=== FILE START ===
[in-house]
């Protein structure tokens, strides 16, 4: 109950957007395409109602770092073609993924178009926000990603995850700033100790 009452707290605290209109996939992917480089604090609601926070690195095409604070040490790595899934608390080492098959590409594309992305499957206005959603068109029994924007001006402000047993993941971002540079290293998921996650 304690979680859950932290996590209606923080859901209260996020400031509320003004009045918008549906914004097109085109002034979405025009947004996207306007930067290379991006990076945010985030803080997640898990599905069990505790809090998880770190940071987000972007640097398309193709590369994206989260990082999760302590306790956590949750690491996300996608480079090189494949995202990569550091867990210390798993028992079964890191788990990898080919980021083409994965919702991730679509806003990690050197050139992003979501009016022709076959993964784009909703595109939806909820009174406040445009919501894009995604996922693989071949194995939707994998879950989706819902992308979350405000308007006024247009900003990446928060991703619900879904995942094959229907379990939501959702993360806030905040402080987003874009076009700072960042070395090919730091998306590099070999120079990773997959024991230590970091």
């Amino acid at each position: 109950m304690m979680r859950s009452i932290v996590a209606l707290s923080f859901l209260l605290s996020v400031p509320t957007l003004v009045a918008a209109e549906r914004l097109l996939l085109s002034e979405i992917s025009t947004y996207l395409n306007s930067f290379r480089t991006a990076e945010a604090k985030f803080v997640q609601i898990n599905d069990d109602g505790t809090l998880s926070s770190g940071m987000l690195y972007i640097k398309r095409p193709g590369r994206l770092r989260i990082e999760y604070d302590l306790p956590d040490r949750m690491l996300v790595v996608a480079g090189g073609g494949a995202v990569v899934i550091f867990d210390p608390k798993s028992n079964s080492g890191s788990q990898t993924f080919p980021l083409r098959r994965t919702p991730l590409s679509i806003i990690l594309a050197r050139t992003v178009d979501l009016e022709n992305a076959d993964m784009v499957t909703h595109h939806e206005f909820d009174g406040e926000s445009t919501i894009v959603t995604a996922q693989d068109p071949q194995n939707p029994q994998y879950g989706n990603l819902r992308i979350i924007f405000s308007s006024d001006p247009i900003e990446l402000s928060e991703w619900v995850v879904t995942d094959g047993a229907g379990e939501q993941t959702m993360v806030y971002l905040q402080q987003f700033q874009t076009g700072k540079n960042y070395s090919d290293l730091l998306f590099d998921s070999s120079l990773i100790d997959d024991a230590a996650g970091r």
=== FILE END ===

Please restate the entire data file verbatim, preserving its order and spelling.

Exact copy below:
[in-house]
């Protein structure tokens, strides 16, 4: 109950957007395409109602770092073609993924178009926000990603995850700033100790 009452707290605290209109996939992917480089604090609601926070690195095409604070040490790595899934608390080492098959590409594309992305499957206005959603068109029994924007001006402000047993993941971002540079290293998921996650 304690979680859950932290996590209606923080859901209260996020400031509320003004009045918008549906914004097109085109002034979405025009947004996207306007930067290379991006990076945010985030803080997640898990599905069990505790809090998880770190940071987000972007640097398309193709590369994206989260990082999760302590306790956590949750690491996300996608480079090189494949995202990569550091867990210390798993028992079964890191788990990898080919980021083409994965919702991730679509806003990690050197050139992003979501009016022709076959993964784009909703595109939806909820009174406040445009919501894009995604996922693989071949194995939707994998879950989706819902992308979350405000308007006024247009900003990446928060991703619900879904995942094959229907379990939501959702993360806030905040402080987003874009076009700072960042070395090919730091998306590099070999120079990773997959024991230590970091």
């Amino acid at each position: 109950m304690m979680r859950s009452i932290v996590a209606l707290s923080f859901l209260l605290s996020v400031p509320t957007l003004v009045a918008a209109e549906r914004l097109l996939l085109s002034e979405i992917s025009t947004y996207l395409n306007s930067f290379r480089t991006a990076e945010a604090k985030f803080v997640q609601i898990n599905d069990d109602g505790t809090l998880s926070s770190g940071m987000l690195y972007i640097k398309r095409p193709g590369r994206l770092r989260i990082e999760y604070d302590l306790p956590d040490r949750m690491l996300v790595v996608a480079g090189g073609g494949a995202v990569v899934i550091f867990d210390p608390k798993s028992n079964s080492g890191s788990q990898t993924f080919p980021l083409r098959r994965t919702p991730l590409s679509i806003i990690l594309a050197r050139t992003v178009d979501l009016e022709n992305a076959d993964m784009v499957t909703h595109h939806e206005f909820d009174g406040e926000s445009t919501i894009v959603t995604a996922q693989d068109p071949q194995n939707p029994q994998y879950g989706n990603l819902r992308i979350i924007f405000s308007s006024d001006p247009i900003e990446l402000s928060e991703w619900v995850v879904t995942d094959g047993a229907g379990e939501q993941t959702m993360v806030y971002l905040q402080q987003f700033q874009t076009g700072k540079n960042y070395s090919d290293l730091l998306f590099d998921s070999s120079l990773i100790d997959d024991a230590a996650g970091r």